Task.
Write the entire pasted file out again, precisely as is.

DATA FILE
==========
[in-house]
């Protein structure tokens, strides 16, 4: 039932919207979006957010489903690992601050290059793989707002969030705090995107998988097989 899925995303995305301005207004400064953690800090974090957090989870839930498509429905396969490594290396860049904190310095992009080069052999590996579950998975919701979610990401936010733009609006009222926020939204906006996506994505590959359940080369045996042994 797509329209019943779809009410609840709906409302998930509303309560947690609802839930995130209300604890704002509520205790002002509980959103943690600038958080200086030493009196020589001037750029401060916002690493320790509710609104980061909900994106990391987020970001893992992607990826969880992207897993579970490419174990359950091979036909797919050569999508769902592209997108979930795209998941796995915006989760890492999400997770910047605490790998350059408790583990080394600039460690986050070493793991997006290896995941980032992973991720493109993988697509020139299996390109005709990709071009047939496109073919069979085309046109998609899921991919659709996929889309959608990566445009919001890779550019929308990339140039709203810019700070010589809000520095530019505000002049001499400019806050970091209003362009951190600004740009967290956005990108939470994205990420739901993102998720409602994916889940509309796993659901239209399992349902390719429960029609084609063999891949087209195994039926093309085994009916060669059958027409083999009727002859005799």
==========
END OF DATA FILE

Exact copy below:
[in-house]
């Protein structure tokens, strides 16, 4: 039932919207979006957010489903690992601050290059793989707002969030705090995107998988097989 899925995303995305301005207004400064953690800090974090957090989870839930498509429905396969490594290396860049904190310095992009080069052999590996579950998975919701979610990401936010733009609006009222926020939204906006996506994505590959359940080369045996042994 797509329209019943779809009410609840709906409302998930509303309560947690609802839930995130209300604890704002509520205790002002509980959103943690600038958080200086030493009196020589001037750029401060916002690493320790509710609104980061909900994106990391987020970001893992992607990826969880992207897993579970490419174990359950091979036909797919050569999508769902592209997108979930795209998941796995915006989760890492999400997770910047605490790998350059408790583990080394600039460690986050070493793991997006290896995941980032992973991720493109993988697509020139299996390109005709990709071009047939496109073919069979085309046109998609899921991919659709996929889309959608990566445009919001890779550019929308990339140039709203810019700070010589809000520095530019505000002049001499400019806050970091209003362009951190600004740009967290956005990108939470994205990420739901993102998720409602994916889940509309796993659901239209399992349902390719429960029609084609063999891949087209195994039926093309085994009916060669059958027409083999009727002859005799």